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The Social Life of Phosphate on the Two Shores of the Mediterranean: Ecology, Work and Migration

Middle East & North Africa

It is no exaggeration to say that phosphate has shaped modernity as much as any other natural and non-renewable resource. Constitutive, alongside nitrogen and potash, of the chemical fertilisers which were behind agriculture’s Green Revolution[1], the mineral is, after all, essential to how most the world has fed itself for the better part of a century.[2] Nor is phosphate’s importance now set to decline: Upon China’s development of a new battery technology known as LFP—which mixes lithium, iron and phosphate—phosphate has been made fundamental not only to the future of food, but to the energy transition.

The largest producers of phosphate in the world in recent years have been China, Morocco and the United States, though that may change soon: Last year, Norway announced the discovery of deposits of at least seventy billion tonnes, a staggering amount that was equivalent to all known reserves at the time.[3] Once mining commences, the resulting increase in global phosphate supply will likely stave off the exhaustion of exploitable deposits and mitigate competition between the food and transport industries. What it will not do, however, is resolve the thorny environmental problems that are linked to what has been called the “devil’s element”[4]: Supply boost or not, the industrialisation of phosphate has already disrupted the phosphorus cycle, overshot the mineral’s “planetary boundary”, and thereby endangered the sustainable reproduction of life on Earth.[5] The causal mechanisms at play in these regards are multiple. Fertiliser leakages into the water cause algae proliferation and eutrophication, resulting in the expansion of “dead zones”: oxygen-poor areas in rivers, lakes, seas and oceans where aquatic life cannot be adequately supported.[6] As it is weakly radioactive, the waste generated by phosphate extraction and processing, known as phosphogypsum, also creates headaches of increasing intensity. How to store ever-growing masses of toxic waste and protect the workers, communities, and ecosystems directly exposed is a challenge not easily resolved.[7]

A literature examining the social and environmental impacts of the American phosphate industry—and its acute effects on Florida—has gracefully come into being in recent years.[8] This marks a contrast with the state of knowledge on the social life of phosphate within the greater Mediterranean, where explorations of present-day dynamics are, despite a handful of notable exceptions, few and far between.[9] To help close the gap in the science, this article focuses in on the extraction, travel, and processing of phosphate, tracing the commodities’ movements from Khouribga in Morocco to Porto Marghera in Italy. For decades, these two sites have been silently connected in what historian Simon Jackson calls the Phosphate Archipelago: a network of extractive and industrial spaces on the two shores of the Mediterranean, spaces once managed by the French empire.[10] In what follows, the nature of their relation—bound, as ever, by phosphate—is subjected to inquiry.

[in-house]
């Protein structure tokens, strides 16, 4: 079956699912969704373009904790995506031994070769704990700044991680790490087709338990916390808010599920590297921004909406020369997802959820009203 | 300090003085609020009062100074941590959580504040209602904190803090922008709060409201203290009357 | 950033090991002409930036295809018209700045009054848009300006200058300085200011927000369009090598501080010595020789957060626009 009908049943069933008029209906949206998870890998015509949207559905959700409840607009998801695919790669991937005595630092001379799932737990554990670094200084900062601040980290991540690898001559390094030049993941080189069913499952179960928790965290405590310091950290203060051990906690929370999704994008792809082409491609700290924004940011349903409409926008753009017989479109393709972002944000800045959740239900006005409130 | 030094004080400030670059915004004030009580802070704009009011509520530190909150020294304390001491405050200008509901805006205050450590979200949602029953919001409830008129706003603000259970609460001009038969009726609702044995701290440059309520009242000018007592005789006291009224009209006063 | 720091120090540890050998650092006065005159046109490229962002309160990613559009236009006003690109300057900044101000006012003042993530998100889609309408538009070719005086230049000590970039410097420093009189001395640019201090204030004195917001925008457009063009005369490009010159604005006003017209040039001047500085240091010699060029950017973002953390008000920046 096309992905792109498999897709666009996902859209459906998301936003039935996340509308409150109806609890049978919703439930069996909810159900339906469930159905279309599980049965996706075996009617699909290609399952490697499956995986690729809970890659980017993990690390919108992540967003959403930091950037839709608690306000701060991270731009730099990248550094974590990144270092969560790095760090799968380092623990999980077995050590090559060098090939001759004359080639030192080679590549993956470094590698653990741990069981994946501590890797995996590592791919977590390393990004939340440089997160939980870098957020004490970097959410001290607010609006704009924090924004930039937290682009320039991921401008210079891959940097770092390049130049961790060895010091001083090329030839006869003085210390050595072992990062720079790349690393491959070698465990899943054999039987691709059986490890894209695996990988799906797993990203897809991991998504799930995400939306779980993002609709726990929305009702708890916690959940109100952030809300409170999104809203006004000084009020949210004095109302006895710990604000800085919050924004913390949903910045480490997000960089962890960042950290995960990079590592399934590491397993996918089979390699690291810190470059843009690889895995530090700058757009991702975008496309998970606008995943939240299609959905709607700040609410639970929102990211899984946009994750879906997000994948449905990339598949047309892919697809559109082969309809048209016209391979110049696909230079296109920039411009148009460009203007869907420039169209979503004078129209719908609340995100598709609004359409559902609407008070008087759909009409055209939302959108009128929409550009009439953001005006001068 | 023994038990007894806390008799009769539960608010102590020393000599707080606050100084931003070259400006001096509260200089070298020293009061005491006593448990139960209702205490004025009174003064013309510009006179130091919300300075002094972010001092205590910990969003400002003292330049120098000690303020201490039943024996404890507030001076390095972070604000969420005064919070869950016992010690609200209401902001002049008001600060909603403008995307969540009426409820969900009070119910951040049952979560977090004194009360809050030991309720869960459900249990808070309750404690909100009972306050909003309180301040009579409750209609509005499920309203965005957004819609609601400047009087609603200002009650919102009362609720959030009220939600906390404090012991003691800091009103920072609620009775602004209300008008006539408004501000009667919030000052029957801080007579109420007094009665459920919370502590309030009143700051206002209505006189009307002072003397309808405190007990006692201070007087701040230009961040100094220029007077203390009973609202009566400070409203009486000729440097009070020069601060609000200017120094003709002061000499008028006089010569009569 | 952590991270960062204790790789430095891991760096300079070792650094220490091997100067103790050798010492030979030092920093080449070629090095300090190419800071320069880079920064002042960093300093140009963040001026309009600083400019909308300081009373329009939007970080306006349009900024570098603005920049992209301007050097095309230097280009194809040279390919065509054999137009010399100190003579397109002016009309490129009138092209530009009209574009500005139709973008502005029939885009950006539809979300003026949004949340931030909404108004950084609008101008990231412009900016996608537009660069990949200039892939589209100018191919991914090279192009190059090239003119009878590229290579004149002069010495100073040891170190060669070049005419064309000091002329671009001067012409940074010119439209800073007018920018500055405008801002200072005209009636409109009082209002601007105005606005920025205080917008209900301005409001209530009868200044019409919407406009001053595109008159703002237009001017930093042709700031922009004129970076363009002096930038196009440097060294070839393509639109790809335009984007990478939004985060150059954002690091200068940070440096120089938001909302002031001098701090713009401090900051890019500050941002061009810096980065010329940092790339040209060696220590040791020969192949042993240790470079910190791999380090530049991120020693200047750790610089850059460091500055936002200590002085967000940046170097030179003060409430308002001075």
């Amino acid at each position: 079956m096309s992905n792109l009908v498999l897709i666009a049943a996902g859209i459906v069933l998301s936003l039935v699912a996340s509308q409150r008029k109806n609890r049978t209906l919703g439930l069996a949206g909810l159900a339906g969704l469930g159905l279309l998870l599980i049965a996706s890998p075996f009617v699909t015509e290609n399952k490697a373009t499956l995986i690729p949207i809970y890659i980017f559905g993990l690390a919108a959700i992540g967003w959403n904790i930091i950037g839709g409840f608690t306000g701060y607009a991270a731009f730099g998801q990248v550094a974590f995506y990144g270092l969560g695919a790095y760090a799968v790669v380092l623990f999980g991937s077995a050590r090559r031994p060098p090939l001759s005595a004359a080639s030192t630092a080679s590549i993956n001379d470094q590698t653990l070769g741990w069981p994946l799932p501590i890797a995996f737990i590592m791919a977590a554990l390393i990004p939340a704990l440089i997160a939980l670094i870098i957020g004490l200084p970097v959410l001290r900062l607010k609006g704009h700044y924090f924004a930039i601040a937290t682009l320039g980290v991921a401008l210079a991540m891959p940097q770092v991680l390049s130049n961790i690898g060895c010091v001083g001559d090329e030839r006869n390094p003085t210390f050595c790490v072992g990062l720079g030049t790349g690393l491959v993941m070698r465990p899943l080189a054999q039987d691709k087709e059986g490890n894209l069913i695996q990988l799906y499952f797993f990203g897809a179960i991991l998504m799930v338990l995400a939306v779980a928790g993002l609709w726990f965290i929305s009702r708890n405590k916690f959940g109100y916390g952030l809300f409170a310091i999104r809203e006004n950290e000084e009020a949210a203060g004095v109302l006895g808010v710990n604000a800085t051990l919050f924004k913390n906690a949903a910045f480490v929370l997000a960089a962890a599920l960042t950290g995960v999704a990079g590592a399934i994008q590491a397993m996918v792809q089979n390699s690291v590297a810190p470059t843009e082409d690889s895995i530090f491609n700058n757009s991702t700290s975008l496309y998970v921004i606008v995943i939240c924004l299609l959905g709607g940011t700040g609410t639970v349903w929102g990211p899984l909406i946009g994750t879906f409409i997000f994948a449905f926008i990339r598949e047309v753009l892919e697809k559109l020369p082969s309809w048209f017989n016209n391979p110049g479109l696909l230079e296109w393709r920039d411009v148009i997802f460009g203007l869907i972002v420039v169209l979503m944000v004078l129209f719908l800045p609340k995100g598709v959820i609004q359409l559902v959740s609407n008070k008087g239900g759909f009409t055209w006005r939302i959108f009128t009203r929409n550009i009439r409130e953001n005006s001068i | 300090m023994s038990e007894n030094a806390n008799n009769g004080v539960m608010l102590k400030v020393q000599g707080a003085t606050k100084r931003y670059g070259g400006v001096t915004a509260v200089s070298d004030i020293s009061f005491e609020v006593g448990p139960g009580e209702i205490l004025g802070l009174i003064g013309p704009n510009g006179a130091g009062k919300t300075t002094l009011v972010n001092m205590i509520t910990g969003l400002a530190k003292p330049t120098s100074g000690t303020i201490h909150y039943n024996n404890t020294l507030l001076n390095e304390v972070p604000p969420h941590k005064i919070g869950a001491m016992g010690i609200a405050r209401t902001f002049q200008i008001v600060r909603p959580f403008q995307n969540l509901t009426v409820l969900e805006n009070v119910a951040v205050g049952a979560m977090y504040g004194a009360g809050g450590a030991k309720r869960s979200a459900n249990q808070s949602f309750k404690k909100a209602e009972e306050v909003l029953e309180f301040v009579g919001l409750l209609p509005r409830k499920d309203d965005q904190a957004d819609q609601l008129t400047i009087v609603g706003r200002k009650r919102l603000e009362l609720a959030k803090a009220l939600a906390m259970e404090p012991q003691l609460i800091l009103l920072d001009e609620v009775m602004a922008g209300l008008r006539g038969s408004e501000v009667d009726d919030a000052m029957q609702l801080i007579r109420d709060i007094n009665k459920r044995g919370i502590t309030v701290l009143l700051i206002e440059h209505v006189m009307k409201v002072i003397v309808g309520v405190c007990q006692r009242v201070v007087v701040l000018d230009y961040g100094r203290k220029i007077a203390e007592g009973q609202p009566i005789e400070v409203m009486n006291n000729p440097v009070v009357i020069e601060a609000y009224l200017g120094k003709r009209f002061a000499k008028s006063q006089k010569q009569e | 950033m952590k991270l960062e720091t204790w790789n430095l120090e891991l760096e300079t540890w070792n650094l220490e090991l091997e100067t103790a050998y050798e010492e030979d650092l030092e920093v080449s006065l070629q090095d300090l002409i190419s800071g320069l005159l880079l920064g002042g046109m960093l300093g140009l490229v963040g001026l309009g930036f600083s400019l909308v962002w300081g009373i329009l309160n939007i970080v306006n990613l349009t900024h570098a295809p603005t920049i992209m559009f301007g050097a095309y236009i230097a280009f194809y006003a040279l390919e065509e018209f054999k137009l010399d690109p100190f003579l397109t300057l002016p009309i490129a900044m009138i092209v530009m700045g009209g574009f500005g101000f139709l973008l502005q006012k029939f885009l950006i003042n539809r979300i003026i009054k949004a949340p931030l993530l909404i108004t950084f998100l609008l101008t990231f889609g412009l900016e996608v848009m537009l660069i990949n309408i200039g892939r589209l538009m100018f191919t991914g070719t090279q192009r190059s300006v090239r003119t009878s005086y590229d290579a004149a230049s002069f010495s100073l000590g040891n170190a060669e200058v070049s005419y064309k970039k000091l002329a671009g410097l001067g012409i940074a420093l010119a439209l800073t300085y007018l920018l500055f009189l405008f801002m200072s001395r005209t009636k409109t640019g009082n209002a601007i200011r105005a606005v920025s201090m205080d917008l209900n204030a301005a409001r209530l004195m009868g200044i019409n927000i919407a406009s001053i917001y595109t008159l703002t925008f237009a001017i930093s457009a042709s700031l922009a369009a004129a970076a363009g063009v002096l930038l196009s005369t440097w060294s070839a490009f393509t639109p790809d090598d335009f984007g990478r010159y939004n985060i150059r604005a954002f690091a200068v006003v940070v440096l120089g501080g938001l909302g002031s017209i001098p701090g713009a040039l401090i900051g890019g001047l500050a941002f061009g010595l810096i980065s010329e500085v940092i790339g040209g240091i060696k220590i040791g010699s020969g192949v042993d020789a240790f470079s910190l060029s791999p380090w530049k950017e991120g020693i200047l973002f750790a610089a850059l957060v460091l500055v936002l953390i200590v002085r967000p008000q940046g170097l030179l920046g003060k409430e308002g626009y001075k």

Khouribga: Mining town and migration hub

For at least a century, phosphate has represented Morocco’s most important natural resource. The world’s top exporter of the mineral through the present day, phosphate has long underlain the Kingdom’s social relations, mediated its integration into the global economy, and helped delineate its political geography.

Moroccan phosphate is extracted from two main reserves: Ouald-Abdoun in the northwest province of Khouribga and Gantour in the central-west province of Youssoufia. Both reserves are managed by the Office Chérifien des Phosphates (OCP), a state-owned enterprise of unsurpassed economic and political influence. OCP’s clout is especially apparent in Khouribga.[11] Established in the 1920s (during the French protectorate) to host OCP’s administrative offices and house its workforce, what were once lands patrolled by the nomadic tribes of the Béni Mellal-Khénifra region quickly grew into a company town par excellence. As mining took off, migratory wave after migratory wave would follow. Khourigba first received a large influx from Morocco’s rural south. After World War II, a significant flow of immigrants from Algeria and the northern shore of the Mediterranean, France predominantly, arrived to animate scaled-up production. Upon the colonial era’s close and the gradual departure of the Europeans in the 1960s, finally, new groups from across Morocco’s vast geography came into the town. Due to the dual nature of the economy that consolidated around mineral extraction, however—an economy which furnished secure jobs for some with positions into the OCP and profound precarity for those without strong footing in the firm—note that it was not as if Khourigba was only on the receiving end of population movements during the years in question. Throughout, the town’s population evinced a high propensity to emigrate, both nationally and internationally.[12]

Path dependencies set in motion over the course of the 20th century are abundantly apparent in present-day Khouribga. Phosphate extraction remains the city’s dominant industry, and shows no sign of slowing down: Home to one of the world’s largest deposits of the mineral, it is with reason that major Chinese multinationals are presently considering setting up battery plants there.[13] The inequalities which were observable as far back as the postwar era endure as well: Despite the dynamism of urbanisation and socio-economic development, poverty dominates in several areas of the Béni Mellal-Khénifra region, particularly the rural peripheries.[14] And the ecological disruption and destruction hinted at by the enormous “gypstacks” (artificial hills made of phosphogypsum) which began accumulating around Khouribga’s “phosphate plateau” many years ago very much persist.